99 Days of Summer Blogging FINISHED

Now that I’ve actually finished 99 Days of Summer Blogging, let me tell you a secret.

I didn’t really believe I would finish this.

And here we are, 99 posts (and 99 days) later.

I hesitate saying this project was hard because, really, when compared to other truly hard and difficult things that this life presents, writing a blog post for 99 days doesn’t even come close. NOT. EVEN.

Was it challenging?  Yes.  Frustrating?  Sometimes.

But hard?

What was hard was overcoming the self-doubt that plagues all of us.

This blog post is ridiculous, half-baked, nonsensical crap. 

Nobody’s going to care what I have to say about this. 

Is anyone even reading this? Is this thing even on?  Hello?  Anyone?  Anyone?  Bueller? 

What blogging for 99 consecutive days taught me — and which I didn’t realize until very recently — was that it was training ground for other things I don’t think I can do.

Of course, like most bloggers, I was curious and interested in the numbers. Even though we often say we don’t care about the number of views our posts get, I’m betting more than a few of us really do.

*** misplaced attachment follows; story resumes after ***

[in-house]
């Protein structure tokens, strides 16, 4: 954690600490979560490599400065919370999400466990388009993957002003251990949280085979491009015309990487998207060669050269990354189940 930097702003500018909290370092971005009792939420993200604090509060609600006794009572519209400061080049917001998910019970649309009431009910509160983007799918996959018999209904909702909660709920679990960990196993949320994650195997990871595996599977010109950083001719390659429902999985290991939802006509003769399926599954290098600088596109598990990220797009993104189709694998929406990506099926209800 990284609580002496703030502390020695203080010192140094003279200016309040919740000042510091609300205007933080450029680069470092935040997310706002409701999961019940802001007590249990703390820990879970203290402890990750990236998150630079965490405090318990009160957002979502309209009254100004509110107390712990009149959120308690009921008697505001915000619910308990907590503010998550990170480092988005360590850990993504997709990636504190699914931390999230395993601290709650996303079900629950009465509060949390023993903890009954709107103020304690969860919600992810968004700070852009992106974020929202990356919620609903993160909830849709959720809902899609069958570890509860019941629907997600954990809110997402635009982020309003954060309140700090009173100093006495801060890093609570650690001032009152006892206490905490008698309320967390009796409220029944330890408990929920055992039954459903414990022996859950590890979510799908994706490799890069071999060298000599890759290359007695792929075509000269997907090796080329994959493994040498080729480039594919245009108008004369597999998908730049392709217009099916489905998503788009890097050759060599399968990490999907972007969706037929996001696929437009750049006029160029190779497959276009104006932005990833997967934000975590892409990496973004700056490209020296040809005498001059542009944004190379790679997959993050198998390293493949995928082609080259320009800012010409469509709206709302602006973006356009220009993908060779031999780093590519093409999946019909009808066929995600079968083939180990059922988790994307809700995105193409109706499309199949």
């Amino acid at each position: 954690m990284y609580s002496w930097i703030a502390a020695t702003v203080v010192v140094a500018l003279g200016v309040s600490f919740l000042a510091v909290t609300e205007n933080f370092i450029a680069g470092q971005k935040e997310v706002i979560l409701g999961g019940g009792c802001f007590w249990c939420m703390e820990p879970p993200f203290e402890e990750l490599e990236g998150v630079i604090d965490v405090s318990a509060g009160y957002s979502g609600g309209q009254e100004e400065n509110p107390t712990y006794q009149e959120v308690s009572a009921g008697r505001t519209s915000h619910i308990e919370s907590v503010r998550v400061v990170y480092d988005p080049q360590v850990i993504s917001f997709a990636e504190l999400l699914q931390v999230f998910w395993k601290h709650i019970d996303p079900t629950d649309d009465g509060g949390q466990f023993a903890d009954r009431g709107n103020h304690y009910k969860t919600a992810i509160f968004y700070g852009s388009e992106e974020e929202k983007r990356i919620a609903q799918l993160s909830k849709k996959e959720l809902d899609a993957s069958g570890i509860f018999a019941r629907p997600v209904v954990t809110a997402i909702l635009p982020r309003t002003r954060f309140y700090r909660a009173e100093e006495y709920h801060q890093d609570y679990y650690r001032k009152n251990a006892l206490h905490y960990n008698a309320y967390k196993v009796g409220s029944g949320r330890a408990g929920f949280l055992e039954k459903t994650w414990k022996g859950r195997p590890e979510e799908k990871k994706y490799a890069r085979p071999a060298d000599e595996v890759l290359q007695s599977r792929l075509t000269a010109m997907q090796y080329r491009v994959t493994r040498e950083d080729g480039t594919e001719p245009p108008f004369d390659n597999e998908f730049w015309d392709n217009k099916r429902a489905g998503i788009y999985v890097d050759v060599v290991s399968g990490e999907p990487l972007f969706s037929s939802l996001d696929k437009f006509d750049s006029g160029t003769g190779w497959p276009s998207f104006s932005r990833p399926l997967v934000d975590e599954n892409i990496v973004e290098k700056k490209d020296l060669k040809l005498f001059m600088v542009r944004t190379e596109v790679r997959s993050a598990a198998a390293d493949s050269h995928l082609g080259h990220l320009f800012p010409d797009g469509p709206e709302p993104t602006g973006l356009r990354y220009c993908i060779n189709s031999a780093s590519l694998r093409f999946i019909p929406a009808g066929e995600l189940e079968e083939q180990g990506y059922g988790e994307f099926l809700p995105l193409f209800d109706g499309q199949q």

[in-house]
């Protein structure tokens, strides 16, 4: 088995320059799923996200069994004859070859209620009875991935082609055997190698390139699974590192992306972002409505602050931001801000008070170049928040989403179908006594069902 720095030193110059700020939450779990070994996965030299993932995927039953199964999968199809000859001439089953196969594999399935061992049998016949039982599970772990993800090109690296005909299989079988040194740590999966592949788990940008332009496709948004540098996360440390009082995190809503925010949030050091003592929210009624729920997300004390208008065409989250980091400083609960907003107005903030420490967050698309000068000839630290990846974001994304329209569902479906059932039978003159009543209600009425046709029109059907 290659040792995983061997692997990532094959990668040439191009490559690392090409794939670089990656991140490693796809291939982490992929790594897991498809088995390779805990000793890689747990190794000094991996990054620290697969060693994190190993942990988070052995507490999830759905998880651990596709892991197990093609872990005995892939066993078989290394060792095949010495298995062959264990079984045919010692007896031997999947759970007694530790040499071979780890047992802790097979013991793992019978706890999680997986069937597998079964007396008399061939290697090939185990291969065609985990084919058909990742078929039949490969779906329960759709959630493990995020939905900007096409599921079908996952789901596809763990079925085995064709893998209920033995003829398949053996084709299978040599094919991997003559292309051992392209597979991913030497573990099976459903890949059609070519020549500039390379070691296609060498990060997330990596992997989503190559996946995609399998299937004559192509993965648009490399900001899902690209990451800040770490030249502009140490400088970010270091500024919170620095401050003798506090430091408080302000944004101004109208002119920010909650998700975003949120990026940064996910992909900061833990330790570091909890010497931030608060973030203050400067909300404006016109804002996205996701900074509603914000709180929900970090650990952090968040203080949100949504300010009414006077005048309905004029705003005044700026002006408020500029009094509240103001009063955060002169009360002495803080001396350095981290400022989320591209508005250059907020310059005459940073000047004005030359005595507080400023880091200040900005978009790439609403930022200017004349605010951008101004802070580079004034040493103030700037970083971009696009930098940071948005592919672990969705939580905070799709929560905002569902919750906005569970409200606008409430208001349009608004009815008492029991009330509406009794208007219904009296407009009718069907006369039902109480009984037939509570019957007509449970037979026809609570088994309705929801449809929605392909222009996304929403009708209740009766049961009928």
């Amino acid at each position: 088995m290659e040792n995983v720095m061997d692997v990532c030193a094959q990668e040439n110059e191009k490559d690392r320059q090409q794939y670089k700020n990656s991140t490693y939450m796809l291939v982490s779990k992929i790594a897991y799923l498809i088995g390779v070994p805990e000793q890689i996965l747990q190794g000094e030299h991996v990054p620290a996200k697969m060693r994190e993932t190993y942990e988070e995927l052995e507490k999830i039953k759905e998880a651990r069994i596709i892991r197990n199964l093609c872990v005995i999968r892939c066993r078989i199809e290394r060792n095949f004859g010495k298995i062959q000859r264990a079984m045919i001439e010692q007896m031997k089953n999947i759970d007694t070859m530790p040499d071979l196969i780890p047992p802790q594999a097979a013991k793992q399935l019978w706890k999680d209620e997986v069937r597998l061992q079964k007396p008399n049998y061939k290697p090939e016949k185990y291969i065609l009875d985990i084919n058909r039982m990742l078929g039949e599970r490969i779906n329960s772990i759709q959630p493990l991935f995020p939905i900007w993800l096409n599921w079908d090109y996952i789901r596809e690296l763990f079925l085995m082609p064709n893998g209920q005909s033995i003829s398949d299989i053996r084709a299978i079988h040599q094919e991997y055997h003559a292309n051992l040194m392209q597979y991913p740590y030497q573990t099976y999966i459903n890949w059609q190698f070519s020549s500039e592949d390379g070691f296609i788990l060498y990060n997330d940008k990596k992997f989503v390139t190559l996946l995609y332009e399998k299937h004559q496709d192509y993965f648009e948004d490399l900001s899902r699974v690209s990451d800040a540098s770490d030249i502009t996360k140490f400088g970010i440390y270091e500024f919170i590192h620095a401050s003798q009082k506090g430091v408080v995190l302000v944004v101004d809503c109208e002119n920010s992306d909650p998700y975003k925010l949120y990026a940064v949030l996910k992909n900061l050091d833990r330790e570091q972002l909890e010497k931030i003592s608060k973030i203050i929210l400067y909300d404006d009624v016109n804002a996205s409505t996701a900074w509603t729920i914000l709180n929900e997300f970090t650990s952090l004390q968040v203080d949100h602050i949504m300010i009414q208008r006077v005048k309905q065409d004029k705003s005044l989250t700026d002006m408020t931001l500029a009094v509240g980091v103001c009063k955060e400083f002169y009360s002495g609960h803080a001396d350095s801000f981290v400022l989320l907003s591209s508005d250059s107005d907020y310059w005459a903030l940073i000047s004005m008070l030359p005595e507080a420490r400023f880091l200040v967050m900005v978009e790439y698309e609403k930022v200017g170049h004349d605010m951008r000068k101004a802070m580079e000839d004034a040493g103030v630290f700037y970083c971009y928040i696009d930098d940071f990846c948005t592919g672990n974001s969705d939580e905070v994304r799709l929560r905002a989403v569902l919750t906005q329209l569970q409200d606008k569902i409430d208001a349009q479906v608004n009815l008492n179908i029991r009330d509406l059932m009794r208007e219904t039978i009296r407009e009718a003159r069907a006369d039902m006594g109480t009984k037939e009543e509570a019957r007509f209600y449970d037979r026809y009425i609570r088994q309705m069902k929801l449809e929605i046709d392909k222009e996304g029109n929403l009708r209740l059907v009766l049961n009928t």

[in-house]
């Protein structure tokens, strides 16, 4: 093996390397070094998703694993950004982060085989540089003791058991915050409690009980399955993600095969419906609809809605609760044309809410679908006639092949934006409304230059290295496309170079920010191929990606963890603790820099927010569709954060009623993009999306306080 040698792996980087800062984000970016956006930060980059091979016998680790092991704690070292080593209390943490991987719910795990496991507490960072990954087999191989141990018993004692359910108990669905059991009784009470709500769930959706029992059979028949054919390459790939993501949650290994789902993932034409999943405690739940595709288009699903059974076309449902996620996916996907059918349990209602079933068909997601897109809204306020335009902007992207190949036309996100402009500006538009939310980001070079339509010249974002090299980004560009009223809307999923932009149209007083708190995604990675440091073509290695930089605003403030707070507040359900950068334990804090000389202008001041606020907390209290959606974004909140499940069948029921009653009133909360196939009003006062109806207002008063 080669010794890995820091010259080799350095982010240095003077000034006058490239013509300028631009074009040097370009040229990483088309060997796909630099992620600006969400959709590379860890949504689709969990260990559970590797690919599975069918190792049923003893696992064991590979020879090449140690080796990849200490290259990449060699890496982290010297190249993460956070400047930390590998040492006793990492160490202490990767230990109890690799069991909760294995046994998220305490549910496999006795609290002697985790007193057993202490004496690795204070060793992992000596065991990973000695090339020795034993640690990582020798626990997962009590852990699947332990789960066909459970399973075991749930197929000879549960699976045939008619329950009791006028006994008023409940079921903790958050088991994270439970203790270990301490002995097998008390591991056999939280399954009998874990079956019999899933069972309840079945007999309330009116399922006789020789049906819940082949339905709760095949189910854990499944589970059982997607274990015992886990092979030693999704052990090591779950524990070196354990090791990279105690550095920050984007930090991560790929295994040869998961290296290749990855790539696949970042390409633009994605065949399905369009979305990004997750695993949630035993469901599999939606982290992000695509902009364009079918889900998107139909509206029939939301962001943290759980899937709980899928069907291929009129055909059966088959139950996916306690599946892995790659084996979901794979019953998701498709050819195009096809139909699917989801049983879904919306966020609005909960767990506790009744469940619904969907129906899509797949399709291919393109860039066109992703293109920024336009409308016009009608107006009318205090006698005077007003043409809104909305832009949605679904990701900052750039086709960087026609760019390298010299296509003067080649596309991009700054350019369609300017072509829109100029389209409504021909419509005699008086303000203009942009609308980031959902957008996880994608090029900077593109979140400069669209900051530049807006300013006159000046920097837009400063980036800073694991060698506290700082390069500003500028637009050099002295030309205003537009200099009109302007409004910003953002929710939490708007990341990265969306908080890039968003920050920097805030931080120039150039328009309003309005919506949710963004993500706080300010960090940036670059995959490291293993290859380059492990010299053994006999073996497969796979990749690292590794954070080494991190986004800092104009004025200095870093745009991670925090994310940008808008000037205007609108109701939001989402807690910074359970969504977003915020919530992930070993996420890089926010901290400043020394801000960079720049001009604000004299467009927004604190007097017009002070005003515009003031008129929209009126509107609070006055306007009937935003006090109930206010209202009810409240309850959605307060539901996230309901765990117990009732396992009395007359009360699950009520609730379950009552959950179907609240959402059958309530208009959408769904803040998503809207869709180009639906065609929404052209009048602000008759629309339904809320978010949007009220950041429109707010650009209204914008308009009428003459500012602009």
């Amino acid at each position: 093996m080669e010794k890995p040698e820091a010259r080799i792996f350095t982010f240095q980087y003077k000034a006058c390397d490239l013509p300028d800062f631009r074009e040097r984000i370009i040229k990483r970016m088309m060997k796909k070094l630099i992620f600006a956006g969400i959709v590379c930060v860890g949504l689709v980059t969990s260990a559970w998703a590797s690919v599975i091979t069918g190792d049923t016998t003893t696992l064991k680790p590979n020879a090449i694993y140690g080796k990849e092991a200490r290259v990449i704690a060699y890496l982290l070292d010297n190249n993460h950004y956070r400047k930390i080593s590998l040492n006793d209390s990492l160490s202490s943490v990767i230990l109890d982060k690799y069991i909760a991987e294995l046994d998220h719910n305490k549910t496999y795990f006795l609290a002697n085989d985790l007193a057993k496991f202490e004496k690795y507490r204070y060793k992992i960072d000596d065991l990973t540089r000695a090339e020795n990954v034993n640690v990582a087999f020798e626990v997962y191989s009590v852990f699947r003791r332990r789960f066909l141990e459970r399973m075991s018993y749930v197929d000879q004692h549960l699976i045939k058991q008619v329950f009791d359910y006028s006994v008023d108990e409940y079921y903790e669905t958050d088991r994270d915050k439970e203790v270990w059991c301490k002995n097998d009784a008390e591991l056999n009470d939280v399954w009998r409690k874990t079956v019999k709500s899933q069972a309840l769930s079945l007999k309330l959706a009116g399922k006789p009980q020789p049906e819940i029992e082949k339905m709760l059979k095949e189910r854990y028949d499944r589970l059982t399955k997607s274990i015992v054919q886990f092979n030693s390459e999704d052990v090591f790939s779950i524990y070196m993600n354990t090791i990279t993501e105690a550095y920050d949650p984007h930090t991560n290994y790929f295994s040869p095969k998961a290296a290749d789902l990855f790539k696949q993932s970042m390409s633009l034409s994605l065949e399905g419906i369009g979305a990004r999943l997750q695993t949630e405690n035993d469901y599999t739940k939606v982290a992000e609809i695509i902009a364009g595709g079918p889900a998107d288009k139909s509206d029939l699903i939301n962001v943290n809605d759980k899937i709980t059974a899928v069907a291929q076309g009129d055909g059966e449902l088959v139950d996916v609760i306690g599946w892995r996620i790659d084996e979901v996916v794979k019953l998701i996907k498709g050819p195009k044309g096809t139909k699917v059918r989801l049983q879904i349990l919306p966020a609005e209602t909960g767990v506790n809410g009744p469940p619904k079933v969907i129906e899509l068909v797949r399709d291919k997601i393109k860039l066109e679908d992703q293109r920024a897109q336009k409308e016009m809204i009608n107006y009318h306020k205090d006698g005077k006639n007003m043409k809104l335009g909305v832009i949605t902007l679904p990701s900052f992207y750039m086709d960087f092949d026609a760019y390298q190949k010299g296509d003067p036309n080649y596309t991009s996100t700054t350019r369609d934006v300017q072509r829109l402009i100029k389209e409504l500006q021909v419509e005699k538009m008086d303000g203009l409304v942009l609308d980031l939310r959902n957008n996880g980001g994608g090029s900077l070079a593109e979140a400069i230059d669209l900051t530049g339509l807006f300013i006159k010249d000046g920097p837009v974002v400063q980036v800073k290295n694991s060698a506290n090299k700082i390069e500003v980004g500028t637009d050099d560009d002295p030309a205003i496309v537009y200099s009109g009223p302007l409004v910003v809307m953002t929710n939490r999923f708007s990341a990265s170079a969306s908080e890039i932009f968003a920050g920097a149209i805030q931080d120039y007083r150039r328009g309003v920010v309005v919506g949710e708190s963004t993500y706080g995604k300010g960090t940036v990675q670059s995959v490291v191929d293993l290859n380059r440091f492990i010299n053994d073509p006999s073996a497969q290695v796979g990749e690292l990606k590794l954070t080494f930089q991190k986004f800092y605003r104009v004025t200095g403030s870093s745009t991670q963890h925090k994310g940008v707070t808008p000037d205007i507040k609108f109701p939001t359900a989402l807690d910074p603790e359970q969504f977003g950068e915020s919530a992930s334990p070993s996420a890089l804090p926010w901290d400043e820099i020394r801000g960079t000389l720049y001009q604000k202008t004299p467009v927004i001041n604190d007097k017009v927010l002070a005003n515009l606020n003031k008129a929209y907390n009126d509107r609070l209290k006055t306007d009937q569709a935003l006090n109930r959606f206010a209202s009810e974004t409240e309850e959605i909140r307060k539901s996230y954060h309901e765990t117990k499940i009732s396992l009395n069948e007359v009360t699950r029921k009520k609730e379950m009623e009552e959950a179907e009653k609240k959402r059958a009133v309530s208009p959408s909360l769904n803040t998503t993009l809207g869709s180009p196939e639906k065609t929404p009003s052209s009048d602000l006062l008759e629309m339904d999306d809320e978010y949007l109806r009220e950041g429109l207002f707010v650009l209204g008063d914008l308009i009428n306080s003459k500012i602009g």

Those of us who have been blogging for any length of time know that consistency is key. And in that respect, I think 99 Days helped increase my monthly readership. In January, there were 1,784 visits. By April, that had dropped to 1,380. The summer months saw a significant rebound:  June had 1,809 visits, July had 1,864, and there were 1,829 in August.  Average views per day stayed consistent with 60 views in both June and July and 59 in August.

I was curious to see which posts were the most popular. As it turns out, the posts that got the most views are also the ones I’m most proud of.

Below are all of my 99 Days of Summer Blogging posts, with the Top 10 most popular posts in larger type.

My inspiration for this project came from my friend and fellow Pittsburgh blogger Emily Levenson, who embarked on her own 100 Days of Blogging project earlier this year. I decided it would be fun to do the same. I jumped in with very little thought and even less preparation and I’m really glad I stuck with this until the end. And I’m especially glad that you did, too. Thank you, as always, for reading and commenting.  And don’t worry … I’m not going anywhere.

Besides, tomorrow’s post is already queued up, ready to go.

 

sunday salon/currently …one more day (98/99)

Sunday Salon banner

I confess: I’m ready for this summer to end.  I mean, I would be happy to keep this weather; cool mornings, sunny and warm (but not too warm) low-humidity days and evenings with a slight chill are as perfect as it gets in Pittsburgh. All that can stay. But this has been a long summer in a challenging year with a lot of Really Hard Stuff.  I’m trying to focus on the good things about this summer, instead of the disappointments and the struggles and the hard stuff.